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From the Mixed-Up Files of Mrs. Basil E. Frankweiler

Last updated Friday, June 24, 2011

Author: E.L. Konigsburg
Date of Publication: 1970
ISBN: 9780689205866
Grade Level: 5th    (GLCs: Click here for grade level guidelines.)
Date(s) Used: Jul. 2011

Synopsis: Amazon.com Review Claudia is bored. She's ready for a big change, but wants to make sure she does it with style. When she decides to run away, Claudia plans to be a runaway with specific goals: to be comfortable, to be changed, and to be appreciated at home. She carefully appoints a partner (her younger brother), and selects a destination (The Metropolitan Museum of Art), but there are some adventures you simply can't plan in advance. Claudia and her brother Jamie are soon embroiled in an artistic mystery even the experts can't solve, but discovering a solution to this puzzle might just help Claudia find the answer to her personal quest.

Note to readers:
•  This book was published in 1968, so the amounts of money will seem small to us. To get a sense of how much those amounts are now, multiple each amount of money in the book by about 6.5, for example, .25 cents in the book is worth $1.62 in 2011.
•  The Metropolitan Museum of Art in New York City, often referred to as "the Met", is one of the largest art museums in the world, and contains many thousands of famous works from around the world, including ancient Roman and Greek statues, armor and weapons, and huge libraries. In Percy Jackson and the Olympians: The Lightning Thief, a book and movie the kids may know, Percy goes to the Met on a school field trip. On pp. 48-49 is a map of the Met.
•  Words you may need to define: suburb (p. 6), injustice (p. 6), monotony (p. 6), Mah-Jong club (p. 7), "fiscal week" (p. 10), Neanderthal man (p. 13), flattery (p. 14), sneakers vs shoes (p. 15 – "shoes" in the '60s were what we would now call formal, hard-soled shoes), Central Park in New York City (p. 27), extravagant (p. 28)

Discussion topics for before reading:
•  Have you ever been to a museum?
•  How about an art museum?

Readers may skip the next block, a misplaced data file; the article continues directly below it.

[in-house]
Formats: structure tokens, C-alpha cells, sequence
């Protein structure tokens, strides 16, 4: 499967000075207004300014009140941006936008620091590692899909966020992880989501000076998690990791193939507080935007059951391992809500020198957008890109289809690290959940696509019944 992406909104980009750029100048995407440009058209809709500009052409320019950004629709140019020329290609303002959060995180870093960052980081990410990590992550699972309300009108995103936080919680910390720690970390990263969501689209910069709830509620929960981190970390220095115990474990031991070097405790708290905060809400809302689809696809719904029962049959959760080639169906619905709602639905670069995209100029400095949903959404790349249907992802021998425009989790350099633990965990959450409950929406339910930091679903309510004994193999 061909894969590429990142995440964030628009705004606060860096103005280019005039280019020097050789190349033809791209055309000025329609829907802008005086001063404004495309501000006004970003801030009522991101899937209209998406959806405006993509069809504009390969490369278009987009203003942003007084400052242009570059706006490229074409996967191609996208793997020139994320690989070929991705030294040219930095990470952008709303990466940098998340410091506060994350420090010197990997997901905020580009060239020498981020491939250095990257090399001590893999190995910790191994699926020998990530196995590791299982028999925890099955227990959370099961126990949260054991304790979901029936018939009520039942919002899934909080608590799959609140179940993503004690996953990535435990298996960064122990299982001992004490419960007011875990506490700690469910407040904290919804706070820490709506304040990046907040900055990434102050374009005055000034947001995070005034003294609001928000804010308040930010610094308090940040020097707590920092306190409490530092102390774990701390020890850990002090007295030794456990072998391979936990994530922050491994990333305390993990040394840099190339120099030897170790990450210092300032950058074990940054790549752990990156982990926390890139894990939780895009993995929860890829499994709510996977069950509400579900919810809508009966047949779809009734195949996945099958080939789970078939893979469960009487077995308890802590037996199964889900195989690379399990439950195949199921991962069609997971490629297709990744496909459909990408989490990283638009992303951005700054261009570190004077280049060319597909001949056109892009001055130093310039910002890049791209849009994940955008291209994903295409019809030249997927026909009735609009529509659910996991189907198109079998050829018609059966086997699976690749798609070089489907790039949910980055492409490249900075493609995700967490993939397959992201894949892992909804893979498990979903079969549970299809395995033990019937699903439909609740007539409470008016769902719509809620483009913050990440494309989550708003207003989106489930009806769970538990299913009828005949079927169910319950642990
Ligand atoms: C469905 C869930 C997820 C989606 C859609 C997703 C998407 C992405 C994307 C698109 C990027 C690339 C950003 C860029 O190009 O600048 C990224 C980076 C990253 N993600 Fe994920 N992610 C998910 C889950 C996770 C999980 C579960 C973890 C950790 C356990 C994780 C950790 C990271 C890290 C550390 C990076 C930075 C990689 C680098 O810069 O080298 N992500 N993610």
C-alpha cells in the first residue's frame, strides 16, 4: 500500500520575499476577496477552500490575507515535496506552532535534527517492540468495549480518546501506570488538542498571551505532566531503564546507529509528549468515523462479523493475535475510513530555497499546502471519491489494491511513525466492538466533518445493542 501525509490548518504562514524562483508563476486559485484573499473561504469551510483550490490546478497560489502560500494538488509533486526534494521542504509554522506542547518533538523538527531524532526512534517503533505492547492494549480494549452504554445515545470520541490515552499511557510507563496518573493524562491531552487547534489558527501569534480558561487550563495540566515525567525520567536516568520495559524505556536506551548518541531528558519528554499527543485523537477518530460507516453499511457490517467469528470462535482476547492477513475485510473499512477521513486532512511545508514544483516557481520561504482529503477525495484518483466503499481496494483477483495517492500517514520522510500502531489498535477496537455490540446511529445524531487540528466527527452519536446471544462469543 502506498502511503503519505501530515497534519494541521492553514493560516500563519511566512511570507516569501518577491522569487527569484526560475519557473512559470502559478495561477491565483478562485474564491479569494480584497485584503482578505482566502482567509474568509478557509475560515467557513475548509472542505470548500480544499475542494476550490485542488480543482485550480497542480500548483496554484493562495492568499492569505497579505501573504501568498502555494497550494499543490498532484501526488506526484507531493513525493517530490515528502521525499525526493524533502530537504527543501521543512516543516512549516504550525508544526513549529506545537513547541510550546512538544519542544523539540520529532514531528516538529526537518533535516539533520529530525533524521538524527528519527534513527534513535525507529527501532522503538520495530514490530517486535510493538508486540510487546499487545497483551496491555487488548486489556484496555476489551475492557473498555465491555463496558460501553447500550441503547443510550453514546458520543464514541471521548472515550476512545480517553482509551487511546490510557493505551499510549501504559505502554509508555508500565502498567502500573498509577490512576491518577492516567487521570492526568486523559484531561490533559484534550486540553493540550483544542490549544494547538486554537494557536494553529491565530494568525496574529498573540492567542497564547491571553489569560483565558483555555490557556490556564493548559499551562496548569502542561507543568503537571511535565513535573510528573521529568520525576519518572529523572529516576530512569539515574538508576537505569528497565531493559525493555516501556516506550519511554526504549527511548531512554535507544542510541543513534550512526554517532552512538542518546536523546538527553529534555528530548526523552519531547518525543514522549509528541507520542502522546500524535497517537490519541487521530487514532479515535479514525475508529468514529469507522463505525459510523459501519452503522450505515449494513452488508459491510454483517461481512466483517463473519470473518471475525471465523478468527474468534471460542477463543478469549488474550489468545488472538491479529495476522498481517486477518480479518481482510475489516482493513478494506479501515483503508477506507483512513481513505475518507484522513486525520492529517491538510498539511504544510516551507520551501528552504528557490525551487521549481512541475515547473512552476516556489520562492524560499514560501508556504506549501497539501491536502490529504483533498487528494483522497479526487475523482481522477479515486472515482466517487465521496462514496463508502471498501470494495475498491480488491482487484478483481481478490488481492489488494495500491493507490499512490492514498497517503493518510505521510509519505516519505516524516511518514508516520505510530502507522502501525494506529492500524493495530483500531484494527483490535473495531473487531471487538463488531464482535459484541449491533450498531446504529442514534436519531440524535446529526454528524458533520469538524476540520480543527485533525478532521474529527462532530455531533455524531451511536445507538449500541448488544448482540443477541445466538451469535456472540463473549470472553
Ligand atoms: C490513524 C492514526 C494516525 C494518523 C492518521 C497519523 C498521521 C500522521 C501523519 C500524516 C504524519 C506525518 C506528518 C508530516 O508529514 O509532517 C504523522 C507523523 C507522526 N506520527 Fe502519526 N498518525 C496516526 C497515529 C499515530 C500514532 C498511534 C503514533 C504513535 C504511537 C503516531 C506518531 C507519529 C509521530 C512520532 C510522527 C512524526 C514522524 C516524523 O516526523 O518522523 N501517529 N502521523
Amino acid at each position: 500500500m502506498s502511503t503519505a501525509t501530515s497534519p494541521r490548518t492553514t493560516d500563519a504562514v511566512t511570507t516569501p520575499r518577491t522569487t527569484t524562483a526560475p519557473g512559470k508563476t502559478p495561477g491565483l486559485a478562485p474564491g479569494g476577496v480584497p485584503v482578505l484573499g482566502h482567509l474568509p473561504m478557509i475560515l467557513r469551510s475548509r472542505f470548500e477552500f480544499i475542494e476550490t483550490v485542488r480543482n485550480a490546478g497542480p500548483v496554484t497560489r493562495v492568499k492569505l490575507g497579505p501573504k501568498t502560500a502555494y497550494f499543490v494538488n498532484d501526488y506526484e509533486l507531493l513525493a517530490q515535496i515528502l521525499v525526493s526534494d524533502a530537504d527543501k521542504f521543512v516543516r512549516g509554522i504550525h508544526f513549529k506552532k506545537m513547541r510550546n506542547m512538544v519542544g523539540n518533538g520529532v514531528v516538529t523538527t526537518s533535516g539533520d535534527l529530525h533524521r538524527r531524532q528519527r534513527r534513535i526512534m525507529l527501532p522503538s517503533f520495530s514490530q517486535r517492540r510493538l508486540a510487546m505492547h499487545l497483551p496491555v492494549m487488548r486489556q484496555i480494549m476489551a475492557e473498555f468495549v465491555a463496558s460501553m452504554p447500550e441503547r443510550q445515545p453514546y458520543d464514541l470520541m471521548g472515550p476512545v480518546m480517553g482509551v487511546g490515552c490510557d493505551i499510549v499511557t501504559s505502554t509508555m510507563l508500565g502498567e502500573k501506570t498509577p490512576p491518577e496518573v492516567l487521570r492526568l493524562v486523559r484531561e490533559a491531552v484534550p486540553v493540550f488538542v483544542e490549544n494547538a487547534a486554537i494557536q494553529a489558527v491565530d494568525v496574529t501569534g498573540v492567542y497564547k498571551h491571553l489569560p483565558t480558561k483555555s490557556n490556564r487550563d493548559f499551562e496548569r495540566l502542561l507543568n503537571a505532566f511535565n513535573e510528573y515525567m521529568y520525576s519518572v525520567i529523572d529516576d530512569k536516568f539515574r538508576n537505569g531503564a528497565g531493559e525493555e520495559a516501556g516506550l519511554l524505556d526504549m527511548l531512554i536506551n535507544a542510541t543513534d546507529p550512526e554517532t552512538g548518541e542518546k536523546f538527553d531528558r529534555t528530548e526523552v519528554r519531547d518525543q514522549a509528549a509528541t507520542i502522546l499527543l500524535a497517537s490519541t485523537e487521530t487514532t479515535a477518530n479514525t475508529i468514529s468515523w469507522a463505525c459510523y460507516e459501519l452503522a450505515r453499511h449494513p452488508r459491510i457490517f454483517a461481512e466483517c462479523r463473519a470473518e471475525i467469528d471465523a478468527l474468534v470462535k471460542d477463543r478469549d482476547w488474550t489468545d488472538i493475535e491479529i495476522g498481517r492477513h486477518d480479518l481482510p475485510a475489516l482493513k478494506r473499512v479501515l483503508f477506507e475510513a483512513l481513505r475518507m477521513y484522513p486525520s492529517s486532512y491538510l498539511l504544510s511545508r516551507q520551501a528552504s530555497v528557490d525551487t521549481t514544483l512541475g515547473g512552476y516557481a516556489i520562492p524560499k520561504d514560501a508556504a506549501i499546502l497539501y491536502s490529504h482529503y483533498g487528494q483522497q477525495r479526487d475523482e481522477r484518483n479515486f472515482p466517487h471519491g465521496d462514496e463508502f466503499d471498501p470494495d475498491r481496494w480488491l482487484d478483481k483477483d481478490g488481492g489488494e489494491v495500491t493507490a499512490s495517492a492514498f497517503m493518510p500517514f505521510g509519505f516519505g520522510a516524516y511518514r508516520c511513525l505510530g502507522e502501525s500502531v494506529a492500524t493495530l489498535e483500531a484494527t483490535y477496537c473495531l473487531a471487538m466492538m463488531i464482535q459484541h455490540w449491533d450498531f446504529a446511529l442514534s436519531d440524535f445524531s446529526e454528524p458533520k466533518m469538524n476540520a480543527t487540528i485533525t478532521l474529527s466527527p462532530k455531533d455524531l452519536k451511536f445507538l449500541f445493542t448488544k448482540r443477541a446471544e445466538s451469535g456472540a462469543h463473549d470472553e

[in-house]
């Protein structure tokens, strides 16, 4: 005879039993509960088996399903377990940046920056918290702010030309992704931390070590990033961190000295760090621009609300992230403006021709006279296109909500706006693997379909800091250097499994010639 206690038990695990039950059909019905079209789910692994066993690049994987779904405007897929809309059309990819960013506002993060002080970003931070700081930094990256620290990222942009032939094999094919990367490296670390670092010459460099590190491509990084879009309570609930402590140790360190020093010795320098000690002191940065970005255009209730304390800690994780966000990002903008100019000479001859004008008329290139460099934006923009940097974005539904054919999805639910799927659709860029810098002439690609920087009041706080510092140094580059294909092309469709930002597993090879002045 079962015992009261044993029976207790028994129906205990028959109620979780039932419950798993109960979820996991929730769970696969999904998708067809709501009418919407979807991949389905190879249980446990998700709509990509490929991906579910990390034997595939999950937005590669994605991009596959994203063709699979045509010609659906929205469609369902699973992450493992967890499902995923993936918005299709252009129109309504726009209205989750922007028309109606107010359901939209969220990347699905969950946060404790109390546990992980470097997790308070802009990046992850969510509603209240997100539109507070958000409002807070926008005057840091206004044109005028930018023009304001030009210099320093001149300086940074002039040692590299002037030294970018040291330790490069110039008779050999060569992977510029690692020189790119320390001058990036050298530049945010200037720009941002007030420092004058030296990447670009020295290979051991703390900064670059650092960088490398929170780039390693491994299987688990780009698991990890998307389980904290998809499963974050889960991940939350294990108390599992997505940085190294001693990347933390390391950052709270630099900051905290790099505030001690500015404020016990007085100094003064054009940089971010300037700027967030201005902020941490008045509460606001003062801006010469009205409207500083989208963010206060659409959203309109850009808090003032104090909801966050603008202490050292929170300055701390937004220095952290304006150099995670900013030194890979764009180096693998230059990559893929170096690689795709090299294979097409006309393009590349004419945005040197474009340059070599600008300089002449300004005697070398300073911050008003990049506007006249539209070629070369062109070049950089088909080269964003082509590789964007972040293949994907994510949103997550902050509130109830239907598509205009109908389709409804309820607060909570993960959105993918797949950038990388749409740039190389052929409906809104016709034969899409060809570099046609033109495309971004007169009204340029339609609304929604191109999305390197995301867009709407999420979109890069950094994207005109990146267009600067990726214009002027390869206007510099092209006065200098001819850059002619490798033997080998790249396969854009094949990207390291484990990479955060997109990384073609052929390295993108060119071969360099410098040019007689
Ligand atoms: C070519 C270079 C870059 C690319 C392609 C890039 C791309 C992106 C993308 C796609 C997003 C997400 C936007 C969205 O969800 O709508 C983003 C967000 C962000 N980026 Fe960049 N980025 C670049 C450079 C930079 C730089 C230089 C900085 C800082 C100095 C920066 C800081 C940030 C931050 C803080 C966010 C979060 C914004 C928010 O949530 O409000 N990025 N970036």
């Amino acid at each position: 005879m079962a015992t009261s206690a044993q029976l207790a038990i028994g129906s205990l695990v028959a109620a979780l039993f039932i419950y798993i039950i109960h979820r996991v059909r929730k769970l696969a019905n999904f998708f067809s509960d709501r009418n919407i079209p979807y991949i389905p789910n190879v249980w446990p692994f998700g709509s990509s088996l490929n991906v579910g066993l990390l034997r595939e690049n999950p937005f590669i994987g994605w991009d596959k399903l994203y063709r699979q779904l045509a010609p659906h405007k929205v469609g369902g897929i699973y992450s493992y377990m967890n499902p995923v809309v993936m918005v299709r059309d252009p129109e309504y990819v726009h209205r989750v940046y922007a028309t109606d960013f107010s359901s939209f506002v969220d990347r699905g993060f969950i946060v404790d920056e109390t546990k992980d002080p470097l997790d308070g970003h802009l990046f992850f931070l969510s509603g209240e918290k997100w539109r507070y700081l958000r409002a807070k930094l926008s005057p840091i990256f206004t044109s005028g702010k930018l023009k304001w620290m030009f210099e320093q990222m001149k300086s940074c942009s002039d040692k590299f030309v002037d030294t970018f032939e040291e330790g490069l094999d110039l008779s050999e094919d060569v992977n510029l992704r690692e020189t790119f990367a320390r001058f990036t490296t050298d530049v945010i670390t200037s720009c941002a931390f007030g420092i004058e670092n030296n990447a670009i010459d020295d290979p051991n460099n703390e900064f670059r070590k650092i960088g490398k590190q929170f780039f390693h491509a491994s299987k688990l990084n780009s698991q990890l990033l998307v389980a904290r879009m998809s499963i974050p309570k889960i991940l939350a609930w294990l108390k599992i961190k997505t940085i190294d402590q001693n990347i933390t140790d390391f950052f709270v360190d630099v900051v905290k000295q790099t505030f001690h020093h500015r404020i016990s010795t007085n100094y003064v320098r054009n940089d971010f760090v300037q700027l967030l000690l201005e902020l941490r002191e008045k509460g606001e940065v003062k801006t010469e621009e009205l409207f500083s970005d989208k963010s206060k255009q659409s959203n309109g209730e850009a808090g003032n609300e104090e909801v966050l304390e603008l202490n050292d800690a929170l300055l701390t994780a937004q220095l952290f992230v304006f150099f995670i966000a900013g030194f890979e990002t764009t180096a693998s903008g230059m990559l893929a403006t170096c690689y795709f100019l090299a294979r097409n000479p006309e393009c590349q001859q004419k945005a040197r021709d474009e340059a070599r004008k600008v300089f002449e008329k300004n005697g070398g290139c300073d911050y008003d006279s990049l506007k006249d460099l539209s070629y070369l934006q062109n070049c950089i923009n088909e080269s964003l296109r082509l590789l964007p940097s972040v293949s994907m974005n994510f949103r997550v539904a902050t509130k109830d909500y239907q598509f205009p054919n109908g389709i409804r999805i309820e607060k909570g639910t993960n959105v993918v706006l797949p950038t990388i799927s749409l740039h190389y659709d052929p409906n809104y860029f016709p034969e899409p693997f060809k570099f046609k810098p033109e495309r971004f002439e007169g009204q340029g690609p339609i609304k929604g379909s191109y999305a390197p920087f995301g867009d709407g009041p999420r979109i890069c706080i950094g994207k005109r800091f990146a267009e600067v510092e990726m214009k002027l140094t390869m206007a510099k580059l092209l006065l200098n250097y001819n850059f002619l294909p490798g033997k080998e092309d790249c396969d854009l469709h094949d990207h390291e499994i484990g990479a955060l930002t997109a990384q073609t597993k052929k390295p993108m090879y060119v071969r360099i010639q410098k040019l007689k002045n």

•  What did you like that you saw there?
•  Would you like to live in one for awhile?

Discussion topics for during/after reading:
•  From what she writes in her letter, what do you learn about Mrs. Basil E. Frankweiler? What do you think of her letter?
•  Claudia feels she is subject to injustice, which is why she wants to run away. Do you feel she suffers injustice? Enough to run away from home?
•  What do you think of Claudia's planning?
•  Have you ever used flattery to get someone to do something? How? What happened?
•  $25 in 1968 is worth $162 in 2011. Have you ever saved up that much money? How could you save that much money?
•  Do you agree with Claudia that it is wiser to take the train to New York City?
•  What do you think of the letter Claudia mailed? Will that be enough for her parents and brothers?
•  Do you think Claudia and Jamie will run out of money? How might they solve money troubles?
•  At the point you stop reading, tell the kids that later in the book Claudia and Jamie come up with a possibly illegal solution for money, that Claudia discovers a mystery about a statue at the museum, and that Mrs. Basil E. Frankweiler is a key part of the mystery.

Craft ideas:
•  Draw a work of art you imagine would be in the Met, or your own work of art you would like to see be added to the Met
•  On pp. 48-49 is a map of the Met. Design your own museum of whatever you like, with different rooms and areas of what you and your friends would like to see in a museum.

*Note: These craft ideas are just suggestions. You can use them, but you don’t have to use them. You can expand upon them, or add your own twist. Remember, though, that the focus of your time should not be on the development and execution of a craft; the focus should be on the read-aloud and the enjoyment of the book!